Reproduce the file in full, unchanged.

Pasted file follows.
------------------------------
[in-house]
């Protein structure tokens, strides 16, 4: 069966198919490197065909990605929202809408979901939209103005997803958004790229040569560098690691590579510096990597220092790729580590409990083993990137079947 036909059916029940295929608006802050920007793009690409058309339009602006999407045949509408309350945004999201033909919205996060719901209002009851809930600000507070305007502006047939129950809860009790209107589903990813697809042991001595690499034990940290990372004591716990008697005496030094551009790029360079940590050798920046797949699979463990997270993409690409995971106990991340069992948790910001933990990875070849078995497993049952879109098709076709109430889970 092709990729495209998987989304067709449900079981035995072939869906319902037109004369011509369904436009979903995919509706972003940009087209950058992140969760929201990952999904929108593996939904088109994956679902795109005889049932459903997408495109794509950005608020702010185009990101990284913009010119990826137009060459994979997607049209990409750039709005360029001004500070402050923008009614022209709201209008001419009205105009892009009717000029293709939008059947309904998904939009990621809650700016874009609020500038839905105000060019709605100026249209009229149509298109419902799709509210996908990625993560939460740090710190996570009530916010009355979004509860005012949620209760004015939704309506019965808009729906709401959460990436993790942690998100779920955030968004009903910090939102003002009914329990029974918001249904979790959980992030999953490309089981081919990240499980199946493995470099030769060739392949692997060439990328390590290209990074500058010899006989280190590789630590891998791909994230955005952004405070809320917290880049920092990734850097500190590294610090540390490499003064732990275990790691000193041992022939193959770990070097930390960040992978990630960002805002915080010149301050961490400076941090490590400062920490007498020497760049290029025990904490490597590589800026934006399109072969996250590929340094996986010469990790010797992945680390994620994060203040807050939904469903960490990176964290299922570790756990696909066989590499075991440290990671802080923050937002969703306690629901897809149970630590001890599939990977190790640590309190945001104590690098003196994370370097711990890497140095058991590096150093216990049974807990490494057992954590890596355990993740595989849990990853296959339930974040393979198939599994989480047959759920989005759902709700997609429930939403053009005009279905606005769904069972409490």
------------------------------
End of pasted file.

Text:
[in-house]
């Protein structure tokens, strides 16, 4: 069966198919490197065909990605929202809408979901939209103005997803958004790229040569560098690691590579510096990597220092790729580590409990083993990137079947 036909059916029940295929608006802050920007793009690409058309339009602006999407045949509408309350945004999201033909919205996060719901209002009851809930600000507070305007502006047939129950809860009790209107589903990813697809042991001595690499034990940290990372004591716990008697005496030094551009790029360079940590050798920046797949699979463990997270993409690409995971106990991340069992948790910001933990990875070849078995497993049952879109098709076709109430889970 092709990729495209998987989304067709449900079981035995072939869906319902037109004369011509369904436009979903995919509706972003940009087209950058992140969760929201990952999904929108593996939904088109994956679902795109005889049932459903997408495109794509950005608020702010185009990101990284913009010119990826137009060459994979997607049209990409750039709005360029001004500070402050923008009614022209709201209008001419009205105009892009009717000029293709939008059947309904998904939009990621809650700016874009609020500038839905105000060019709605100026249209009229149509298109419902799709509210996908990625993560939460740090710190996570009530916010009355979004509860005012949620209760004015939704309506019965808009729906709401959460990436993790942690998100779920955030968004009903910090939102003002009914329990029974918001249904979790959980992030999953490309089981081919990240499980199946493995470099030769060739392949692997060439990328390590290209990074500058010899006989280190590789630590891998791909994230955005952004405070809320917290880049920092990734850097500190590294610090540390490499003064732990275990790691000193041992022939193959770990070097930390960040992978990630960002805002915080010149301050961490400076941090490590400062920490007498020497760049290029025990904490490597590589800026934006399109072969996250590929340094996986010469990790010797992945680390994620994060203040807050939904469903960490990176964290299922570790756990696909066989590499075991440290990671802080923050937002969703306690629901897809149970630590001890599939990977190790640590309190945001104590690098003196994370370097711990890497140095058991590096150093216990049974807990490494057992954590890596355990993740595989849990990853296959339930974040393979198939599994989480047959759920989005759902709700997609429930939403053009005009279905606005769904069972409490």